Permaculture is a branch of ecological design, ecological engineering, environmental design, construction and integrated water resources management that develops sustainable architecture, regenerative and self-maintained habitat and agricultural systems modeled from natural ecosystems. The term permaculture (as a systematic method) was first coined by Australians Bill Mollison and David Holmgren in 1978. The wordpermaculture originally referred to “permanent agriculture” but was expanded to stand also for “permanent culture,” as it was seen that social aspects were integral to a truly sustainable system as inspired by Masanobu Fukuoka‘s natural farming philosophy.
- Care of the Earth:We all came from the Earth. Protecting existing ecosystems and rehabilitating damaged areas is our top priority.
- Care of People: Humans are social organisms. Our minds, bodies and souls will benefit by developing positive communities & environments
- A Careful Process: We must maintain a positive and cooperative attitude during the ongoing development of a mutually beneficial & regenerative relationship to the Earth.
Permaculture design emphasizes patterns of landscape, function, and species assemblies. It determines where these elements should be placed so they can provide maximum benefit to the local environment. The central concept of permaculture is maximizing useful connections between components and synergy of the final design. The focus of permaculture, therefore, is not on each separate element, but rather on the relationships created among elements by the way they are placed together; the whole becoming greater than the sum of its parts. Permaculture design therefore seeks to minimize waste, human labor, and energy input by building systems with maximal benefits between design elements to achieve a high level of synergy. Permaculture designs evolve over time by taking into account these relationships and elements and can become extremely complex systems that produce a high density of food and materials with minimal input.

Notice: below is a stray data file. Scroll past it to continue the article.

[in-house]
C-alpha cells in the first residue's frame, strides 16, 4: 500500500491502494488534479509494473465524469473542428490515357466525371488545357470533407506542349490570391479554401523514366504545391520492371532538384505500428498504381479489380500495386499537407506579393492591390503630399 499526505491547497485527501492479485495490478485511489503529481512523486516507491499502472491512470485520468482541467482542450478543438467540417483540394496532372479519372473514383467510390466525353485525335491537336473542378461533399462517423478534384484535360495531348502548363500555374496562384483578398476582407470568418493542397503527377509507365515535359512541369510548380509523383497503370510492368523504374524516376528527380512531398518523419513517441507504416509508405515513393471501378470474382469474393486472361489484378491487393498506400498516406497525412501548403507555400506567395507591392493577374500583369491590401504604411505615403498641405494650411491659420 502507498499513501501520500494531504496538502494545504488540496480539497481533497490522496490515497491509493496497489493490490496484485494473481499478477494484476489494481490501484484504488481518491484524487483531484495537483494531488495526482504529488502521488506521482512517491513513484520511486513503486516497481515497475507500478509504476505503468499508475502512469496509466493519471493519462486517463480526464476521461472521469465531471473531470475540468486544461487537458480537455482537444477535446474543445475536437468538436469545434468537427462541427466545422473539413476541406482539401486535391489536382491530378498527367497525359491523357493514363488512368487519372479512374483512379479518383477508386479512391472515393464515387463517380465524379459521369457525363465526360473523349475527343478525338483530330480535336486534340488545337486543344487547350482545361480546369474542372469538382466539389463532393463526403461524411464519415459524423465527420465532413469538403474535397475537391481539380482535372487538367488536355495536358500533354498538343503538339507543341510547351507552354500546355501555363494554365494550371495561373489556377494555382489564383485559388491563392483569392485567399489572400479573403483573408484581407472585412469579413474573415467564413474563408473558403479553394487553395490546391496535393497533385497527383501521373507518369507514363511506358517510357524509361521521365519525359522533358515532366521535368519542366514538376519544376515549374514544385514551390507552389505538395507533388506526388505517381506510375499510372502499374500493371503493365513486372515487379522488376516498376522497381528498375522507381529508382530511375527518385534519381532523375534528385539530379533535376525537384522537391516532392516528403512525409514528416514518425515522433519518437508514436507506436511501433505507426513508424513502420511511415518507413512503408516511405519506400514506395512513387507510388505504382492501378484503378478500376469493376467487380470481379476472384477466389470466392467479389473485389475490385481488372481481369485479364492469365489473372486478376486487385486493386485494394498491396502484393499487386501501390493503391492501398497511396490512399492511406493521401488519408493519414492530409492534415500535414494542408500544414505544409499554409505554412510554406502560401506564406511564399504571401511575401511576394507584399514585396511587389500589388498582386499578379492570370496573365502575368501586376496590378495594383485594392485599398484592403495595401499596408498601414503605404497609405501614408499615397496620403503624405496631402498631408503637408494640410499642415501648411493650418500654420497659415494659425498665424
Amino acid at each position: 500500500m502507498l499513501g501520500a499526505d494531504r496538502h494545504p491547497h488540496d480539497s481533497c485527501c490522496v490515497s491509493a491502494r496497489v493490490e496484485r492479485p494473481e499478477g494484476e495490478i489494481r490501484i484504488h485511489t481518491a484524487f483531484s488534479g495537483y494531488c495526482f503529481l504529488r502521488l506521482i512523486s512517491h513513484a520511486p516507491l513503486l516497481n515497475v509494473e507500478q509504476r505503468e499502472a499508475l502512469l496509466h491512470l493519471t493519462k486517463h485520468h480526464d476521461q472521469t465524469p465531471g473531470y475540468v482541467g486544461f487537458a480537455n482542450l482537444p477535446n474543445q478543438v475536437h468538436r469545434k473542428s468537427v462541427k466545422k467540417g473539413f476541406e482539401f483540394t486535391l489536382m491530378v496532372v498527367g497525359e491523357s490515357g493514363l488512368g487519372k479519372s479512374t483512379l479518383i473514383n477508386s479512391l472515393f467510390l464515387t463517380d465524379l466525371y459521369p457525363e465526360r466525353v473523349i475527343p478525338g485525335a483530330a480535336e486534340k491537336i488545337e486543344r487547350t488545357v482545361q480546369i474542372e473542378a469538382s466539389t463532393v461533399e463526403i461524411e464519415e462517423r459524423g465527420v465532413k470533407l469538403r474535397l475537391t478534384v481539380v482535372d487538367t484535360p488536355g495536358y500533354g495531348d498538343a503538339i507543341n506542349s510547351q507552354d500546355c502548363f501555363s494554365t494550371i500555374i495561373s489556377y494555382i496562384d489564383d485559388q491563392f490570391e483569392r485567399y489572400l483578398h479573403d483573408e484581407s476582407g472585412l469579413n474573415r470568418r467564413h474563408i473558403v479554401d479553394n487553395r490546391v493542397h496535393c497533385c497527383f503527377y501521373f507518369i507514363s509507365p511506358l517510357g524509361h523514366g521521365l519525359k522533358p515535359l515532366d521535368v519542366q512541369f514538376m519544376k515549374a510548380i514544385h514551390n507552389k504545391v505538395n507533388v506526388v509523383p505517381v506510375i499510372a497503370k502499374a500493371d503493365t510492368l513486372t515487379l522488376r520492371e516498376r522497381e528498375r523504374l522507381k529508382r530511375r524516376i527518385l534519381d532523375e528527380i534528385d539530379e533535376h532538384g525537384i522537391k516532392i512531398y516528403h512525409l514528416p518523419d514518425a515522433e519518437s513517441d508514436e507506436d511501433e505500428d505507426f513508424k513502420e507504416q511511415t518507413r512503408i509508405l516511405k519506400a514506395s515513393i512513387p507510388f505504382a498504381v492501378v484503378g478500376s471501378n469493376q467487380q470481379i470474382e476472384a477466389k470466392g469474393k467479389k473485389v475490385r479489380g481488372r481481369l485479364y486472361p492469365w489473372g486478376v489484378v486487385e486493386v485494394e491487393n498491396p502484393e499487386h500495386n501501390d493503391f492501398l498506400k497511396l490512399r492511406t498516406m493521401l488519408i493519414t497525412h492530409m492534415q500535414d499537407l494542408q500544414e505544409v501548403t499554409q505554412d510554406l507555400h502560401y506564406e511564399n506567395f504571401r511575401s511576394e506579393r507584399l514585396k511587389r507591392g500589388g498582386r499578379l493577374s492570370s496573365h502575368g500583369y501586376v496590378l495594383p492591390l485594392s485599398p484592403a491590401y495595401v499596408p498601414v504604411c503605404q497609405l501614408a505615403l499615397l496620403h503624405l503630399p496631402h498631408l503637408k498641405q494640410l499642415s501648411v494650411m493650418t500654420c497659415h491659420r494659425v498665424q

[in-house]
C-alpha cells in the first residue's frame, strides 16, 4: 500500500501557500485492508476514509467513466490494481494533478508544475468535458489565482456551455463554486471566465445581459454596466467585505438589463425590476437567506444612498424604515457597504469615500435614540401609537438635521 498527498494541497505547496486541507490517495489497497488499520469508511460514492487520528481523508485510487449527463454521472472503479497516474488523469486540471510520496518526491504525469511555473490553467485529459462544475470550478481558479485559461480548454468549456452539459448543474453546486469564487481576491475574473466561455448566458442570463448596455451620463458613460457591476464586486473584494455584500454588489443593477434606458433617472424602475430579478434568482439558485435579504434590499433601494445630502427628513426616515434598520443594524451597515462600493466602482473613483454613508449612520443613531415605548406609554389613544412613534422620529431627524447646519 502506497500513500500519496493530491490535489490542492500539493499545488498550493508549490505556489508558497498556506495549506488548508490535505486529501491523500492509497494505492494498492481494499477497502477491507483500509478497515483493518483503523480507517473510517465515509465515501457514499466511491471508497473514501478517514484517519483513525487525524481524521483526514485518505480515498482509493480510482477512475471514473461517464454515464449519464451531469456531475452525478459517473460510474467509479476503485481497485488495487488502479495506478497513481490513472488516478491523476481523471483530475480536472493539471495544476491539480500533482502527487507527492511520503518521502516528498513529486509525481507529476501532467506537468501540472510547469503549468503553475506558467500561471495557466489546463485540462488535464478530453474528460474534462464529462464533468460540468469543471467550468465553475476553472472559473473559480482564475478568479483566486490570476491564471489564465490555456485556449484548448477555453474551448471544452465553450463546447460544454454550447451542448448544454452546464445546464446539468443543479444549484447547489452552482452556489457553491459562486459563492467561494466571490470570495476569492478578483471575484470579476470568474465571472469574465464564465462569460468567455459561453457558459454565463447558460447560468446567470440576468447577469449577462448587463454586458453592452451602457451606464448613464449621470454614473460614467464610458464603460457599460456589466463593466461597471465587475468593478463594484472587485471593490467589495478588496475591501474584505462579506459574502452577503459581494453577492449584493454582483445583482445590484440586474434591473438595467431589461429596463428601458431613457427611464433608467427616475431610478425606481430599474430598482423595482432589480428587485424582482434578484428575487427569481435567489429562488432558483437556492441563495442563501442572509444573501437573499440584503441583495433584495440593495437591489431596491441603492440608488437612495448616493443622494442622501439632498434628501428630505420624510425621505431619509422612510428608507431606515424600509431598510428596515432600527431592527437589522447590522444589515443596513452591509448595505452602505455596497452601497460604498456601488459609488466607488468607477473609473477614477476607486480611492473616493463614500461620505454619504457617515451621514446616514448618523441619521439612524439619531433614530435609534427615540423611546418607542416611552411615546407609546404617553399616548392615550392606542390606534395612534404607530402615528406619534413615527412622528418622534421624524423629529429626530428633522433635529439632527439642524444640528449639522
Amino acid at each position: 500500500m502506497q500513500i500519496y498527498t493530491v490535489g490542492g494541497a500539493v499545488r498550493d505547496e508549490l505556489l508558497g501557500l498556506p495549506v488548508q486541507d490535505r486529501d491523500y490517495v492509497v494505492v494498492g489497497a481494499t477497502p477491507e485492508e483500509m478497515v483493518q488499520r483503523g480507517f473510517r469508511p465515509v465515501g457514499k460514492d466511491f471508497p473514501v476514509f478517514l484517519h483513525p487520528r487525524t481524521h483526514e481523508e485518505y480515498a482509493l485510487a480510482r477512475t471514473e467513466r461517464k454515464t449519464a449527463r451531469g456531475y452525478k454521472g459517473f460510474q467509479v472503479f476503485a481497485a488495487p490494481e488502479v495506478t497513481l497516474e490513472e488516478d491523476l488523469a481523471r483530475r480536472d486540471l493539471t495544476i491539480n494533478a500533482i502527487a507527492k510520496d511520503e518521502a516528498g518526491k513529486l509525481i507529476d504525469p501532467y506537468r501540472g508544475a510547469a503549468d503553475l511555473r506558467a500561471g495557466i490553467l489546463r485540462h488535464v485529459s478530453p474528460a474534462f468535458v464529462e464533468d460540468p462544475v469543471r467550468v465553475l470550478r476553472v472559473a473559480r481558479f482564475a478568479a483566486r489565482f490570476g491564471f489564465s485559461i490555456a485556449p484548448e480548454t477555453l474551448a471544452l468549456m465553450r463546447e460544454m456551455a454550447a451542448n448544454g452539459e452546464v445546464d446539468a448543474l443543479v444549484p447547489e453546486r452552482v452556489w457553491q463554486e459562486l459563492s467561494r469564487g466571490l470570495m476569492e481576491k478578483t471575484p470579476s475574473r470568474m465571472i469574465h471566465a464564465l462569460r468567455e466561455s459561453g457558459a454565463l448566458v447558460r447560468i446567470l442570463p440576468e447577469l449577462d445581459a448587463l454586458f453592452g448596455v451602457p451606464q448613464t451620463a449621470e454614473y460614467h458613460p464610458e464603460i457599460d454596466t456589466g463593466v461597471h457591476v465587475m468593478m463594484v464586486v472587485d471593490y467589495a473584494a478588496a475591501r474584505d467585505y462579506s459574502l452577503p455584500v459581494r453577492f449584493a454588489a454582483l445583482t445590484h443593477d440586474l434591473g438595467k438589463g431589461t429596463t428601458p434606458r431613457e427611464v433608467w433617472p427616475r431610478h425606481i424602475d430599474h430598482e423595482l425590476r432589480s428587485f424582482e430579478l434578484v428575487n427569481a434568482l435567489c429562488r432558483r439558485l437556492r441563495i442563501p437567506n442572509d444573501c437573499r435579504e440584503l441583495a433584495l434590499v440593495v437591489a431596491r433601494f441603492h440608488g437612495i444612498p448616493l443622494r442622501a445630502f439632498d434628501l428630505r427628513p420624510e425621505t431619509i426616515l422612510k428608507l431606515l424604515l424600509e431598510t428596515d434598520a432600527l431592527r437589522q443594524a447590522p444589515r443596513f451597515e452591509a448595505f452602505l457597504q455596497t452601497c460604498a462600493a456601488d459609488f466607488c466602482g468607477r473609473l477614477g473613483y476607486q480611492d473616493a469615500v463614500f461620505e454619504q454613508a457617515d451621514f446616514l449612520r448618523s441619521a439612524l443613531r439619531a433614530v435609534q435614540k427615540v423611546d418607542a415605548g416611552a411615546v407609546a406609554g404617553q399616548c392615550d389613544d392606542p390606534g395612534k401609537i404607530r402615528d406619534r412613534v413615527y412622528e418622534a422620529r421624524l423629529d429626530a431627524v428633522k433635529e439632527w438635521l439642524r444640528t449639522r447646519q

The design principles which are the conceptual foundation of permaculture were derived from the science of systems ecology and study of pre-industrial examples of sustainable land use. Permaculture draws from several disciplines including organic farming,agroforestry, integrated farming, sustainable development, and applied ecology. Permaculture has been applied most commonly to the design of housing and landscaping, integrating techniques such as agroforestry, natural building, and rainwater harvesting within the context of permaculture design principles and theory.
Twelve Permaculture design principles articulated by David Holmgren in his Permaculture: Principles and Pathways Beyond Sustainability:
- Observe and interact: By taking time to engage with nature we can design solutions that suit our particular situation. Everything is connected. Place elements in a system to ensure optimal performance of the whole.
- Catch and store energy: By developing systems that collect resources at peak abundance, we can use them in times of need.
- Obtain a yield: Ensure that you are getting truly useful rewards as part of the work that you are doing. Systems without yields use more than they provide. Yields are only limited by the understanding of the designers & managers.